Over the last 17 years, Roger Federer has played Rafael Nadal 40 times, including nine times in Grand Slam finals. He has played Novak Djokovic 50 times since 2006, twice in five-set Wimbledon championship matches, both won by Djokovic. And Nadal and Djokovic have played a staggering 58 times, including nine times at the French Open.
By comparison, Bjorn Borg and John McEnroe played 14 matches from 1978 to 1981. And yet they produced one of the greatest and still-talked-about rivalries in the history of the sport.
Forty years ago, as the setting sun cast shadows across Louis Armstrong Stadium, more than 18,000 spectators saw a bizarre ending to a too-short era that involved two of the game’s all-time best. First, they watched in awe as McEnroe, a native New Yorker, won his third consecutive United States Open by beating Borg 4-6, 6-2, 6-4, 6-3 in 2 hours 40 minutes. But what happened next caused bewilderment, followed by concern, at the National Tennis Center in Flushing Meadows, Queens.
As McEnroe was hugging his parents, Kay and John Sr., and holding the champion’s trophy aloft, Borg was nowhere to be found. He had skipped the post-match ceremony and obligatory news conference. He had left the stadium with Lennart Bergelin, his longtime coach and confidant, hastily grabbed a shower and hopped in a waiting station wagon, never again to be seen competing at the U.S. Open, or any other major.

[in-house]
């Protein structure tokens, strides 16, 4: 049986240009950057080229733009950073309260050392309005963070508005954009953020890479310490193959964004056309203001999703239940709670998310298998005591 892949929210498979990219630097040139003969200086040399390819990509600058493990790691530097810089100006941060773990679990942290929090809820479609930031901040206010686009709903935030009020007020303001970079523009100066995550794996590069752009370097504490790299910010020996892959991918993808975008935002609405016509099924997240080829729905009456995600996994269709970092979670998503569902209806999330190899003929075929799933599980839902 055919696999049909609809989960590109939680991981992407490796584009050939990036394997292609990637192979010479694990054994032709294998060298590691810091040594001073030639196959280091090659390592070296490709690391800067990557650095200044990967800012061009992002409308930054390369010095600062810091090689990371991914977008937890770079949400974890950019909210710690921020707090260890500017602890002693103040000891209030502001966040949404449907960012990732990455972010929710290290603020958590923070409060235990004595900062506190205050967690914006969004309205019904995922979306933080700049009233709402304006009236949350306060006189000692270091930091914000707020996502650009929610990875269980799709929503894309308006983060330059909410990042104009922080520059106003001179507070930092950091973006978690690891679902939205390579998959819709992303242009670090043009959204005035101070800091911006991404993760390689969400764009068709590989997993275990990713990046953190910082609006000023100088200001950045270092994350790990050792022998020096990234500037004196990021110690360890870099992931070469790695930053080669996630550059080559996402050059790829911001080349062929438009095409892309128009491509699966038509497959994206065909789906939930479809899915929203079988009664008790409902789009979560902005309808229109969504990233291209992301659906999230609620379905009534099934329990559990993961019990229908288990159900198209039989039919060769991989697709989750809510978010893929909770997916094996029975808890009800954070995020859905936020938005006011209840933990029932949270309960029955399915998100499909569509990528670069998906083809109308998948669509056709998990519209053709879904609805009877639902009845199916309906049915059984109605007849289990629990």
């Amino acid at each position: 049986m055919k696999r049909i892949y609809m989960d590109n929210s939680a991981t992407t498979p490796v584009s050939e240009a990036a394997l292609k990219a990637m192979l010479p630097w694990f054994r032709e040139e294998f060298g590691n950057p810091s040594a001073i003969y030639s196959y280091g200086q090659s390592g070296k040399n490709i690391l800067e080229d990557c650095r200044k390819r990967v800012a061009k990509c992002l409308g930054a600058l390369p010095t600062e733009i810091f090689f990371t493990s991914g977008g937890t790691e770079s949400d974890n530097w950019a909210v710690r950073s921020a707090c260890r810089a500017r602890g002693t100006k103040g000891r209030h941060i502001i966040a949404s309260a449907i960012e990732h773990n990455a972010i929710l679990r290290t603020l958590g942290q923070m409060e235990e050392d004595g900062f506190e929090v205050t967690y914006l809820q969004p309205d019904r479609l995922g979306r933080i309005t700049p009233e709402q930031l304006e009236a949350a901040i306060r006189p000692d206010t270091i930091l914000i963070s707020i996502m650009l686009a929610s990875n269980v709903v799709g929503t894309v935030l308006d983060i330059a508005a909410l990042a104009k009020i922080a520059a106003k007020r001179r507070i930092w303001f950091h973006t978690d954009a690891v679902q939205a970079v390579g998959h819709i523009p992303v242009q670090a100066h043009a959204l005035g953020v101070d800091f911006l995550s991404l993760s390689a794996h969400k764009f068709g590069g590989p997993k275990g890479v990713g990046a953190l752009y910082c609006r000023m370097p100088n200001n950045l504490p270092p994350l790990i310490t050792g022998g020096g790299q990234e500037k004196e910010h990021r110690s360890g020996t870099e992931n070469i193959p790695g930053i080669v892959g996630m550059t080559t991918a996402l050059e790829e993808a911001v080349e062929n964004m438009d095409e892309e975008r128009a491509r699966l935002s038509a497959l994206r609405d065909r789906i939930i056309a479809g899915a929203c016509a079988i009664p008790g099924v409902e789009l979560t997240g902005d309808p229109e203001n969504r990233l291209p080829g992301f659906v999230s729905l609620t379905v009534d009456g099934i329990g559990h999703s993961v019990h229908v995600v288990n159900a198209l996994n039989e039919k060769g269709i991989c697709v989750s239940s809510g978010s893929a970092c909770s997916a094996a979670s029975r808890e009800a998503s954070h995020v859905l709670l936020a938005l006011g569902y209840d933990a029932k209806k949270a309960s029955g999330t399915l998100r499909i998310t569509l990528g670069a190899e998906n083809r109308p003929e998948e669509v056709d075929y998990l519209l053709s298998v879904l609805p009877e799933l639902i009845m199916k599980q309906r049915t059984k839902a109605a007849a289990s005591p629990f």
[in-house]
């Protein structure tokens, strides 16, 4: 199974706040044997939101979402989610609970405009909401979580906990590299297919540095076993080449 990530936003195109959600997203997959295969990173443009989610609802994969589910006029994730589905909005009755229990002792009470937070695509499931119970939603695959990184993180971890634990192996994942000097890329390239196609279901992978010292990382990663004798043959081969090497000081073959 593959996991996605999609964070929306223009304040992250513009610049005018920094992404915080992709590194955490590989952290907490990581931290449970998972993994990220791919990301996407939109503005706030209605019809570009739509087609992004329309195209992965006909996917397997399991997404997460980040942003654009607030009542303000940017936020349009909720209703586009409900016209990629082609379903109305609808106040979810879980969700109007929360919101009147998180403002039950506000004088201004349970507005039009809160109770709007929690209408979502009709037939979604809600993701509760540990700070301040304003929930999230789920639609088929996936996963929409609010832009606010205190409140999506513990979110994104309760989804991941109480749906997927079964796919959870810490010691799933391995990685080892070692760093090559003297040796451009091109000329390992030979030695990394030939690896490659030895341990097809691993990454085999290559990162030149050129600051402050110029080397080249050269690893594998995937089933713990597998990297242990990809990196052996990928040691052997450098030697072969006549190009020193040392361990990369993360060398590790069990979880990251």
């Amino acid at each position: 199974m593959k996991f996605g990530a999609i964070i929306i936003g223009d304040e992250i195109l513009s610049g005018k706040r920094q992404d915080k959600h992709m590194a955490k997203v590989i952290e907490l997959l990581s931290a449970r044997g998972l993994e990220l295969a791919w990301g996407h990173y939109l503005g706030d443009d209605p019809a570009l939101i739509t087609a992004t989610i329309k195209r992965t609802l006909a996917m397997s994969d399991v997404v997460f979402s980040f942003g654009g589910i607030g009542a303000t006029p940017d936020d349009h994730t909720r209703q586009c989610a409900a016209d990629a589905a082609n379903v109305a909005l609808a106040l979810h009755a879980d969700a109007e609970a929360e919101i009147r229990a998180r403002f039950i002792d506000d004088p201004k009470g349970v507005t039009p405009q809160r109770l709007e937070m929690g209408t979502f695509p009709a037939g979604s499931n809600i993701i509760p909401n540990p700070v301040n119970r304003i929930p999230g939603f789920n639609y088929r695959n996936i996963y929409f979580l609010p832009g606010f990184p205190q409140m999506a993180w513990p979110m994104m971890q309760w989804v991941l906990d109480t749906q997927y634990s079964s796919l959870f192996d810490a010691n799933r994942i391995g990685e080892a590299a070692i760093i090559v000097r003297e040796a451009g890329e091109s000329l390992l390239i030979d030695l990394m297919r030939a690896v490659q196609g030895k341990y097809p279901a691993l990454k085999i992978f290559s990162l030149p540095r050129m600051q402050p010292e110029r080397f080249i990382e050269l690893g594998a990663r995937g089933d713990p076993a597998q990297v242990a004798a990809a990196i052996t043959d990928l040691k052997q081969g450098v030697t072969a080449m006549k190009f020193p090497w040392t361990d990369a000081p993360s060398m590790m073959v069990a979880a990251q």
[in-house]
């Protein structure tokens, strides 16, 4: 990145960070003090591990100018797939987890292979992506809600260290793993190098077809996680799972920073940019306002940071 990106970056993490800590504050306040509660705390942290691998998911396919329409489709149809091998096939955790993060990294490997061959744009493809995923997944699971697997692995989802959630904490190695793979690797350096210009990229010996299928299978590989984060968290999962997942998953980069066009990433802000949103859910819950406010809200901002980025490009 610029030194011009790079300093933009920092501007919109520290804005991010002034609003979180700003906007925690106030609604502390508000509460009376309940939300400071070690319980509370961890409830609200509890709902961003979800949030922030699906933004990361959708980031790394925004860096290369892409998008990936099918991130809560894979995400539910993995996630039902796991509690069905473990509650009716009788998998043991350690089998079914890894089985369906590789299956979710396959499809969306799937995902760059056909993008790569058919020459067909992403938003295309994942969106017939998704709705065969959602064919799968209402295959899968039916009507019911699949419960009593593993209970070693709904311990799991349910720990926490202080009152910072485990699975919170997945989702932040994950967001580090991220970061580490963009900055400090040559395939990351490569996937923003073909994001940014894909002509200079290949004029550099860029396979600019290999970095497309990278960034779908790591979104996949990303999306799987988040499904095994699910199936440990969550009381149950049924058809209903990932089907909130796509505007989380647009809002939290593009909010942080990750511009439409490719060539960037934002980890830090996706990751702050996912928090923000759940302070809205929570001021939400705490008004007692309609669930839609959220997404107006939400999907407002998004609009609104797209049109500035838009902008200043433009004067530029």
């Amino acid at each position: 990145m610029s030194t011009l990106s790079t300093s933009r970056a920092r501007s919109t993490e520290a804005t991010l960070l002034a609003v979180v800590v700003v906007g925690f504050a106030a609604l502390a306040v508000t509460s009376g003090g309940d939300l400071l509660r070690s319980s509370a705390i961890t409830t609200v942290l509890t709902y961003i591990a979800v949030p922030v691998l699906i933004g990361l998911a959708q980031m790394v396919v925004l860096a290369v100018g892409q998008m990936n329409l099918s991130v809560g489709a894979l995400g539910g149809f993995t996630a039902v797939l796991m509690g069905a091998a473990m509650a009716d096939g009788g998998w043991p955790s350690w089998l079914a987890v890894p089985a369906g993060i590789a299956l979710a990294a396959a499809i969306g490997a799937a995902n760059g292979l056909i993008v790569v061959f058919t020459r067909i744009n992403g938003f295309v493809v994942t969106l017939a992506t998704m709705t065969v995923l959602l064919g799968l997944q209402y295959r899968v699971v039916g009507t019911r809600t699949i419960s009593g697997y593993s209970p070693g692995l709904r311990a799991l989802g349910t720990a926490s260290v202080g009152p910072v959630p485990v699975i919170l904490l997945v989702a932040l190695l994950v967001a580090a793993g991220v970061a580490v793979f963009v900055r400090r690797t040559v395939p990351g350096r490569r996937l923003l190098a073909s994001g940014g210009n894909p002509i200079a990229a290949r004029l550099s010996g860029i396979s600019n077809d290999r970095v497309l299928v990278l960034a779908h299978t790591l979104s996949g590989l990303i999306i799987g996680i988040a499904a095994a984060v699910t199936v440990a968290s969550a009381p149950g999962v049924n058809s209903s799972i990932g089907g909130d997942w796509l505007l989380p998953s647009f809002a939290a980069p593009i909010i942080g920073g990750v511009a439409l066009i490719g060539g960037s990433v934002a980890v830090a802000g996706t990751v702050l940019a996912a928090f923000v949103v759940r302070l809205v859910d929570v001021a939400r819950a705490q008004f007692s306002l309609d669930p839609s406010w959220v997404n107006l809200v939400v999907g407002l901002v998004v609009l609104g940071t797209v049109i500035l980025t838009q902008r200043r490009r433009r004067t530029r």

Borg, barely 25 at the time, was a six-time French Open champion and had also won five consecutive Wimbledon titles from 1976 to 1980 before McEnroe beat him in the 1981 final. Through much of the U.S. Open final he remained close with McEnroe, even leading 4-2 after they had split the first two sets. But when McEnroe broke back and evened the third set, Borg seemed to vanish mentally. He lost the fourth set meekly, shook hands and disappeared.
“To me, it was bittersweet,” McEnroe said during a phone interview in August from his home in Malibu, Calif. “The way it ended, with a whimper, with him walking out of the court before the ceremony to never play again. So even though it was a tremendous moment for me, winning Wimbledon and the Open back-to-back and taking over the No. 1 ranking, looking back I wish we could have kept playing.
“For years, I would see him and say: ‘When are you coming back? This is ridiculous, let’s go,’” McEnroe, who has long been a tennis commentator for ESPN, added. “It just felt like there was a void and it took me a couple of years to accept that. I think it was too bad for the sport as well.”
Borg’s manager, Per Hjertquist, did not respond to multiple requests for an interview.
What many did not know at the time was that Borg had received two death threats during the Open, both called in to the switchboard at the Tennis Center, though no one has ever said why. One was before his semifinal win over Jimmy Connors. The other was at 4:45 p.m. on Sunday, in the middle of the first set against McEnroe. Borg was not told about that threat until Bergelin alerted him after the match.